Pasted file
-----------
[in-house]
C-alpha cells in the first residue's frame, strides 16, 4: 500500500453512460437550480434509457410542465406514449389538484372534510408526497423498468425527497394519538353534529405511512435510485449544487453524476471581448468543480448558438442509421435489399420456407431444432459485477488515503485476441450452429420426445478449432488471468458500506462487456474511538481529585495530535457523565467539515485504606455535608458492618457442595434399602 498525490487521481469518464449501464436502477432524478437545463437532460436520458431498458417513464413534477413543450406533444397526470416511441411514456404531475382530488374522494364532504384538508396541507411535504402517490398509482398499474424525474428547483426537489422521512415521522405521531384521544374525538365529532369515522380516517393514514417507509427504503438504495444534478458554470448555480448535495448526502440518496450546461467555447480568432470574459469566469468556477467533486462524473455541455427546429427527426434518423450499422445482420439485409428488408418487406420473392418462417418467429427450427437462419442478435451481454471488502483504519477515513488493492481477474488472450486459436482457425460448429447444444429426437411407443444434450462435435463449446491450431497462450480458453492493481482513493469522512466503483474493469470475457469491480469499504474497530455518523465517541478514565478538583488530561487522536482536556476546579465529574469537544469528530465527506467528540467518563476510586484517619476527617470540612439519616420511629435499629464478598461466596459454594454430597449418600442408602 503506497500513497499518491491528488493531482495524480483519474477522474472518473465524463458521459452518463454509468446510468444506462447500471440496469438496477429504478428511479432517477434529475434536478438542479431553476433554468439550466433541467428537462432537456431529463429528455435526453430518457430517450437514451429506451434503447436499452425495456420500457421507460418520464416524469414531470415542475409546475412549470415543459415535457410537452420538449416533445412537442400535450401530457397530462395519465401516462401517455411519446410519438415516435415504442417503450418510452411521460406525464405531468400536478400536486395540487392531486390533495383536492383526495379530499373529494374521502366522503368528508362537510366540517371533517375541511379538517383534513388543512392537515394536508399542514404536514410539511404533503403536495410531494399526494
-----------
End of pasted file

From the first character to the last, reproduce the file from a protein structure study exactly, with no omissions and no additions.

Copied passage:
[in-house]
C-alpha cells in the first residue's frame, strides 16, 4: 500500500453512460437550480434509457410542465406514449389538484372534510408526497423498468425527497394519538353534529405511512435510485449544487453524476471581448468543480448558438442509421435489399420456407431444432459485477488515503485476441450452429420426445478449432488471468458500506462487456474511538481529585495530535457523565467539515485504606455535608458492618457442595434399602 498525490487521481469518464449501464436502477432524478437545463437532460436520458431498458417513464413534477413543450406533444397526470416511441411514456404531475382530488374522494364532504384538508396541507411535504402517490398509482398499474424525474428547483426537489422521512415521522405521531384521544374525538365529532369515522380516517393514514417507509427504503438504495444534478458554470448555480448535495448526502440518496450546461467555447480568432470574459469566469468556477467533486462524473455541455427546429427527426434518423450499422445482420439485409428488408418487406420473392418462417418467429427450427437462419442478435451481454471488502483504519477515513488493492481477474488472450486459436482457425460448429447444444429426437411407443444434450462435435463449446491450431497462450480458453492493481482513493469522512466503483474493469470475457469491480469499504474497530455518523465517541478514565478538583488530561487522536482536556476546579465529574469537544469528530465527506467528540467518563476510586484517619476527617470540612439519616420511629435499629464478598461466596459454594454430597449418600442408602 503506497500513497499518491491528488493531482495524480483519474477522474472518473465524463458521459452518463454509468446510468444506462447500471440496469438496477429504478428511479432517477434529475434536478438542479431553476433554468439550466433541467428537462432537456431529463429528455435526453430518457430517450437514451429506451434503447436499452425495456420500457421507460418520464416524469414531470415542475409546475412549470415543459415535457410537452420538449416533445412537442400535450401530457397530462395519465401516462401517455411519446410519438415516435415504442417503450418510452411521460406525464405531468400536478400536486395540487392531486390533495383536492383526495379530499373529494374521502366522503368528508362537510366540517371533517375541511379538517383534513388543512392537515394536508399542514404536514410539511404533503403536495410531494399526494